So if you’ve got a minute, visit the site. Who knows, you may learn something — I did.


New webinar: PLCs made easy

PLC reference platform
from Freescale, QNX,
Okay, I'll admit it, creating anything of value is never that easy. The details always get in the way. But every once in a while, a tool comes by that can make your job easier. Not to mention faster.

That's the idea behind the new Programmable Logic Controller (PLC) reference platform from Freescale, QNX Software Systems, ISaGRAF, and KPA. By pre-integrating EtherCAT software, PLC firmware, and a realtime OS on a dual-core processor, the platform allows design engineers to spend less less time on underlying plumbing — which means they can get to the application stage sooner. And who can argue with sooner?

If you'd like to know more about this new platform, check out the upcoming webinar hosted by Chris Ault, a product manager at QNX, and John Ralston, a system architect at Freescale. Here are the coordinates:

    PLC Made Easy: A Day in the Life of Developing a Pre-Integrated EtherCAT Programmable Logic Controller
    Tuesday, December 4; 11:00 am to 12:00 noon EDT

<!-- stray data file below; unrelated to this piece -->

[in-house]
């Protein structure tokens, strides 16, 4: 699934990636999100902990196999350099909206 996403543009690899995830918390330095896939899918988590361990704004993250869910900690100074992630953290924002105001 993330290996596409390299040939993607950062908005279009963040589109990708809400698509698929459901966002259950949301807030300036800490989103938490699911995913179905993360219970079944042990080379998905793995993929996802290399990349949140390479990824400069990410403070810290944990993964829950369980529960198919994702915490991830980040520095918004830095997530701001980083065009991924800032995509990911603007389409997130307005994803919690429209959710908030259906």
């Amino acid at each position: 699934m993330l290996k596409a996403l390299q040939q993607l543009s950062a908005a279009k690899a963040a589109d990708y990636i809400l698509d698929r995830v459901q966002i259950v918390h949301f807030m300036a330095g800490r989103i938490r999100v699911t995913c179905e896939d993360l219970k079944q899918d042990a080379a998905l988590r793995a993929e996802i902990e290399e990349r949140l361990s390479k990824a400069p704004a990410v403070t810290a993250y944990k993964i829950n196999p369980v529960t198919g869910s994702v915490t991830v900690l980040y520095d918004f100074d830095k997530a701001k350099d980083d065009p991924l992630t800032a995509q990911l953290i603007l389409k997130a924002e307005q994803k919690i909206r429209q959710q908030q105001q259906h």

My connected car word cloud is (still) getting around

Has it been 3 years already? I can't believe it. In any case, this story begins in 2009, when I generated a word cloud to promote the LTE Connected Car, a concept vehicle created by Alcatel-Lucent, QNX Software Systems, Atlantic Records, Toyota Motor Sales, and the ng Connect alliance.

Here's what the word cloud looked like:

Click to magnify.

I created the word cloud just for fun, but thought the result was pretty cool — and it seems I wasn't alone. Someone from BMW, for instance, used the word cloud in a conference presentation back in 2010.

Fast forward to last week, when I discovered that Google has a reverse image lookup function. (Yes, I know, I'm probably one of the last people on the planet to make this discovery.) And so, once again for fun, I decided to see if any images I've published have made their way onto other websites. I thought that the word cloud would be a good candidate, and I was right.